What Quiet Times look like for me


First of all, what is “quiet time?” When I use that term, I’m referring to time spent praying and reading the Bible. I was very involved in my youth group in middle school and high school, and that’s when I really started to put my faith into practice. My youth minister always taught me that as a Christian, it’s not enough to just go to church on Sundays. For your faith to really grow, it’s vital that you spend time with God on your own. Quiet time has looked different for me in different seasons. It’s also the area of my walk with the Lord where I have struggled the most. I wanted to share with you what has worked best for me through the years. If this is something you’ve never done but would like to start, I hope this post will give you an idea of where to begin. If you too have struggled in this area, I hope this post will be encouraging.

The Summer Project Quiet Time

In college, I was part of a student ministry called Cru. Through that organization, I went on a summer mission project where, removed from all distractions, I participated in bible studies, had a summer job, and met for discipleship with a mentor. I came back the following summer as a student staffer. In our schedule, we had times blocked off on many days where we would have “dates with Jesus.” We went somewhere and just got alone with God and prayed, journaled, listened, and read the Bible with no time crunch. Needless to say, those were some of the most profound quiet times I’ve ever had. I have such sweet, vivid memories of those times and it was in that stillness that God spoke to me through His word, through the voice of the Holy Spirit, and through other people I was around. There are two pieces of wisdom I’ve taken away from those experiences:

1) If you really want to hear God’s voice and cultivate the ministry of the Holy Spirit in your life, you can’t expect him to shout through the noise. Sometimes you have to fight the busy-ness and carve out time to just be with him. When you seek out God’s presence, he will speak to you.

2) Not every quiet time is going to be profound. When you practice a discipline over a lifetime, not every single day is going to feel like your world is being rocked. I struggled for a long time feeling like my day-to-day quiet times were inadequate, and I ultimately let that discourage me from doing them at all. But the truth is, life is not a mission trip, even though we are on mission. There are going to be distractions and responsibilities that make time with the Lord something you have to fight for. But it’s those little moments that build up and create space in your life for the Holy Spirit to speak and work. Time with the Lord on the days you don’t “feel like it,” or the days that are busy, or the days where you don’t know what to pray…that is the spiritual discipline that sanctifies and builds a faith you can lean on during the hard days that will inevitably come.

Reading through the Bible

In seasons of my life where I have a bit more margin and can dedicate more time to Bible reading, I read through books of the Bible. I’ve found that for me personally, doing things like a Bible in a year reading plan are not as fruitful because they start to feel like homework. I get really discouraged and get so focused on getting all the material in that I’m not reflecting on what I’m reading. If you are a person who is motivated by a challenge, those types of plans may be just the thing you need to get excited about reading the Bible daily! For me, it works better if I just choose a book of the Bible to focus on and read through it without giving myself a time frame.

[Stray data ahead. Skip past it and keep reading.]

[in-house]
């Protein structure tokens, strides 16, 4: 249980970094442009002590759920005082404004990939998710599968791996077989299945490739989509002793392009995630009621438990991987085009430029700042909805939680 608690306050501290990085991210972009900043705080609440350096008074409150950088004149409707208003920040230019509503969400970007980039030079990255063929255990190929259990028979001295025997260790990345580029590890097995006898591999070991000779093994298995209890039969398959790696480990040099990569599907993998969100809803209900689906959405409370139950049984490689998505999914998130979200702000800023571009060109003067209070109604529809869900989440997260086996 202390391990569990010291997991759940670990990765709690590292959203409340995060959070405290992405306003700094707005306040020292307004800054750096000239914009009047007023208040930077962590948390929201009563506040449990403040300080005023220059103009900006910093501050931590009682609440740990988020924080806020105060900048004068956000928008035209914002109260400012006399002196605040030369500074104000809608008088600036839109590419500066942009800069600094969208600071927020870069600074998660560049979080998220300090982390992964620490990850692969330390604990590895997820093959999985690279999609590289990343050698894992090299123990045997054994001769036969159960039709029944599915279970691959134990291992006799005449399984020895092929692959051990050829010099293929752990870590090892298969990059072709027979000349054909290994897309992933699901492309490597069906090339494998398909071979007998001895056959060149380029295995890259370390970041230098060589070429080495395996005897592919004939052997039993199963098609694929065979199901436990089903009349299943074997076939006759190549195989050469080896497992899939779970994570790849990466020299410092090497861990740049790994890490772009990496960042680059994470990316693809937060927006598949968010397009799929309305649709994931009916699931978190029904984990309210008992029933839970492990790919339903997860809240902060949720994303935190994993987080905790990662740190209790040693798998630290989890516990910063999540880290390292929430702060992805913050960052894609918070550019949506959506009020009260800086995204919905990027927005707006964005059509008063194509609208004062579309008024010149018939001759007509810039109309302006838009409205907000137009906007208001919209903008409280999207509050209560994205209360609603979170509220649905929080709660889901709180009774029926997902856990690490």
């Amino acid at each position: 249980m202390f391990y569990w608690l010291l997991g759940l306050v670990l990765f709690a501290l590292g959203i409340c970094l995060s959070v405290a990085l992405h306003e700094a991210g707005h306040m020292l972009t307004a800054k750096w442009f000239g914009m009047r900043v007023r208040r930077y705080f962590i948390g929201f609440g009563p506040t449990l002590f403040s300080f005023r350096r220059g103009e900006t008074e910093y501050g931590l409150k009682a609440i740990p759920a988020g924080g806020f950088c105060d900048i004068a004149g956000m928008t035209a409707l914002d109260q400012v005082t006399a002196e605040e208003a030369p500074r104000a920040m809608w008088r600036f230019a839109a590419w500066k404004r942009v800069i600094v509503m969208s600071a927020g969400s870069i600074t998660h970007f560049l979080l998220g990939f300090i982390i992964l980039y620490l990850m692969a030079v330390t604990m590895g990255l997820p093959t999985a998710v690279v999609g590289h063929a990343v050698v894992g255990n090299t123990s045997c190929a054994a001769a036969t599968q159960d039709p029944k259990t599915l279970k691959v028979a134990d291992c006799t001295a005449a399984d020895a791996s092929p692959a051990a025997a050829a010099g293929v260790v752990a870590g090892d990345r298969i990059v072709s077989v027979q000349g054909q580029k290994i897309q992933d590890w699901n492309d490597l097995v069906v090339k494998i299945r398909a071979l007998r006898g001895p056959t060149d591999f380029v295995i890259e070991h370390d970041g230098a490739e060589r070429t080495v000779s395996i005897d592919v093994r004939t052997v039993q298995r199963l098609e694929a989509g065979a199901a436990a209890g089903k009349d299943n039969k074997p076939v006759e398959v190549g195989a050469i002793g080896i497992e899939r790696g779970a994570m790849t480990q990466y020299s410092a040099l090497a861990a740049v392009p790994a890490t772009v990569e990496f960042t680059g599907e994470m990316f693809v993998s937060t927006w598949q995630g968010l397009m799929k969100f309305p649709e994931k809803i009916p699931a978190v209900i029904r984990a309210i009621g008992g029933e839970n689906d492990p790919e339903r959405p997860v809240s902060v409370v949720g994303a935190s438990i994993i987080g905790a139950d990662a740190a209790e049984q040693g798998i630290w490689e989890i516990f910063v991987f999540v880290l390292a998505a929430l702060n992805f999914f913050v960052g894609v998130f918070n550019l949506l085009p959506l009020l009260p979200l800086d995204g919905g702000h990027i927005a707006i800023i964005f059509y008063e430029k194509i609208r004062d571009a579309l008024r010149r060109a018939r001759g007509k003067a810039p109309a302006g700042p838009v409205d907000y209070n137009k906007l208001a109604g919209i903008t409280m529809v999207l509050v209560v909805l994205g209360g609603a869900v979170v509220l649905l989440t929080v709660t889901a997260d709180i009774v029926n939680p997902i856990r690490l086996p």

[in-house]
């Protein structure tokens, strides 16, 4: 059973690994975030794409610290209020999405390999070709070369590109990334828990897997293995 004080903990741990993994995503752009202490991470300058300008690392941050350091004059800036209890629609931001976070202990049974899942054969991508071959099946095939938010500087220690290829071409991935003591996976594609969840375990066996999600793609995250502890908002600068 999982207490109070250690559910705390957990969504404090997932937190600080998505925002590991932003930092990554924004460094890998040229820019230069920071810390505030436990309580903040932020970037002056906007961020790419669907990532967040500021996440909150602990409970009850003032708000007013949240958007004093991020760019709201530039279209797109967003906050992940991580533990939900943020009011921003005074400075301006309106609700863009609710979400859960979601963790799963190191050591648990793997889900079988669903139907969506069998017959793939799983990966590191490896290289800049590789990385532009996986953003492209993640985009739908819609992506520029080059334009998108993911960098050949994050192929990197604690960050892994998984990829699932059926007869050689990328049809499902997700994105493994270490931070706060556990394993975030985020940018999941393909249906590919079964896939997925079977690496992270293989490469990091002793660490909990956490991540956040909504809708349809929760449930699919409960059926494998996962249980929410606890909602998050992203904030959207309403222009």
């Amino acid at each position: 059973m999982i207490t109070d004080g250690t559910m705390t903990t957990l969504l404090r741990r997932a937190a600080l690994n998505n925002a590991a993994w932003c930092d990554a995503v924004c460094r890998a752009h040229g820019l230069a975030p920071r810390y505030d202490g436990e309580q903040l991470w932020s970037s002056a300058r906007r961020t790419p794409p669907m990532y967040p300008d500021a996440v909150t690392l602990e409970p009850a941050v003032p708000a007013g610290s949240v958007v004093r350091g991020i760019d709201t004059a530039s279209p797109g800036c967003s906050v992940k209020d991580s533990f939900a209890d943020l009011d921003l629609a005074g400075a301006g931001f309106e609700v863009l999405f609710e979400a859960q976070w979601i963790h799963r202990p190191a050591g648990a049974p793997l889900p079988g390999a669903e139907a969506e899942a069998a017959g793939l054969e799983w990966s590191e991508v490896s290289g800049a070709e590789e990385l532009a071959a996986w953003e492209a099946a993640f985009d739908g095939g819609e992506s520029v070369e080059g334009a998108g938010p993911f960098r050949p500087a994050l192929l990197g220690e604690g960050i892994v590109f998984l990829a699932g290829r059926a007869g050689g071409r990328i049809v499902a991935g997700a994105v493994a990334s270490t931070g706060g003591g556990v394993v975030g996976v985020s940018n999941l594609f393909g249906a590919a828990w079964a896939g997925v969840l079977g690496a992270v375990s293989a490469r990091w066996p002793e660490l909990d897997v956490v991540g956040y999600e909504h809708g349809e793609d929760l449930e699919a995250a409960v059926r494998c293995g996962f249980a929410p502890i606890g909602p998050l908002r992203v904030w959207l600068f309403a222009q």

I am not a morning person AT. ALL. I have honestly tried and it’s just not the way I’m wired. With that being the case, there are seasons where the thought of diving deeply into the Word first thing in the morning feels very daunting. Some seasons are busier than others. This is where I have found devotionals to be helpful. I prefer devotionals that have a lot of substance and are more a commentary on the Scripture reading for the day rather than just a pithy little pep talk. In choosing a devotional, pay closer attention to the focus on the Bible rather than who the devotion is being marketed to. I’m not trying to read Chicken Soup for the 20-something-newlywed-cat mom’s Soul. I want something that really focuses my mind on God’s word and illuminates it in a way that gives me practical application.


I know writing in a journal isn’t exactly groundbreaking, but I can honestly say that for me, journaling changed the game. My mind is always racing, and I battle a lot of anxiety. Writing out my prayers has helped me to stay focused, and it has been a sweet way to reflect on answered prayers. I also use my prayer journal to take sermon notes at church, so everything the Lord is teaching me is all in one place. What tends to work for me is to read and pray in the morning and then journal in the evening when my mind is more clear and I can reflect on the day.

I know that got a little long, but I hope this was helpful to those of you who are trying to cultivate this discipline in your own lives. If you fall into that category, what resources have been helpful to you? What has worked and what hasn’t worked? I’d love to hear from you here or on Instagram!

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